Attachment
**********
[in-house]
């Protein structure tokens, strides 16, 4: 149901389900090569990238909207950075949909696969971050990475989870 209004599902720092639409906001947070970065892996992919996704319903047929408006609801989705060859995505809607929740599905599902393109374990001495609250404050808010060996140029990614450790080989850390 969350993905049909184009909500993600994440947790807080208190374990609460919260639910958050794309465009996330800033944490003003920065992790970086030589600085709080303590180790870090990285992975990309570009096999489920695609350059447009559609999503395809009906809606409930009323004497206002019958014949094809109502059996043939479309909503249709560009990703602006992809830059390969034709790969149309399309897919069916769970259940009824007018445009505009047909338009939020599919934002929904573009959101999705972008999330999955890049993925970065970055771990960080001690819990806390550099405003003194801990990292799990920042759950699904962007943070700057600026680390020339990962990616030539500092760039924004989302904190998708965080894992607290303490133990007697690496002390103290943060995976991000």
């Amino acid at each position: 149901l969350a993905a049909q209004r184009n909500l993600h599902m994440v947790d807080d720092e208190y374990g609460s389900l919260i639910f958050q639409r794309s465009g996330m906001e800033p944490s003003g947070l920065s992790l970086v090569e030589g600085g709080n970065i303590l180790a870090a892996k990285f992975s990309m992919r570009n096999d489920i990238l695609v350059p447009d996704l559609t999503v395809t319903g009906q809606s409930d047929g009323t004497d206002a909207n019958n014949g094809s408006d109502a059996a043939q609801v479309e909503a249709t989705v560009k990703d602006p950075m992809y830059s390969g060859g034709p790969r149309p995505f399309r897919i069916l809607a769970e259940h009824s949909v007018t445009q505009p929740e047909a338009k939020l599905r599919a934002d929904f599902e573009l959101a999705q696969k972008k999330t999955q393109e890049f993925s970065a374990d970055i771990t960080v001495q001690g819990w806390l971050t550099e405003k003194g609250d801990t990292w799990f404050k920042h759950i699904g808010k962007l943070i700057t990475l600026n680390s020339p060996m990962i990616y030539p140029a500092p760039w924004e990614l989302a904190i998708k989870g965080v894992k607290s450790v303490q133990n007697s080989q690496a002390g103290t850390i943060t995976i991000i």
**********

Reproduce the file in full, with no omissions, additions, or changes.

[in-house]
């Protein structure tokens, strides 16, 4: 149901389900090569990238909207950075949909696969971050990475989870 209004599902720092639409906001947070970065892996992919996704319903047929408006609801989705060859995505809607929740599905599902393109374990001495609250404050808010060996140029990614450790080989850390 969350993905049909184009909500993600994440947790807080208190374990609460919260639910958050794309465009996330800033944490003003920065992790970086030589600085709080303590180790870090990285992975990309570009096999489920695609350059447009559609999503395809009906809606409930009323004497206002019958014949094809109502059996043939479309909503249709560009990703602006992809830059390969034709790969149309399309897919069916769970259940009824007018445009505009047909338009939020599919934002929904573009959101999705972008999330999955890049993925970065970055771990960080001690819990806390550099405003003194801990990292799990920042759950699904962007943070700057600026680390020339990962990616030539500092760039924004989302904190998708965080894992607290303490133990007697690496002390103290943060995976991000």
């Amino acid at each position: 149901l969350a993905a049909q209004r184009n909500l993600h599902m994440v947790d807080d720092e208190y374990g609460s389900l919260i639910f958050q639409r794309s465009g996330m906001e800033p944490s003003g947070l920065s992790l970086v090569e030589g600085g709080n970065i303590l180790a870090a892996k990285f992975s990309m992919r570009n096999d489920i990238l695609v350059p447009d996704l559609t999503v395809t319903g009906q809606s409930d047929g009323t004497d206002a909207n019958n014949g094809s408006d109502a059996a043939q609801v479309e909503a249709t989705v560009k990703d602006p950075m992809y830059s390969g060859g034709p790969r149309p995505f399309r897919i069916l809607a769970e259940h009824s949909v007018t445009q505009p929740e047909a338009k939020l599905r599919a934002d929904f599902e573009l959101a999705q696969k972008k999330t999955q393109e890049f993925s970065a374990d970055i771990t960080v001495q001690g819990w806390l971050t550099e405003k003194g609250d801990t990292w799990f404050k920042h759950i699904g808010k962007l943070i700057t990475l600026n680390s020339p060996m990962i990616y030539p140029a500092p760039w924004e990614l989302a904190i998708k989870g965080v894992k607290s450790v303490q133990n007697s080989q690496a002390g103290t850390i943060t995976i991000i």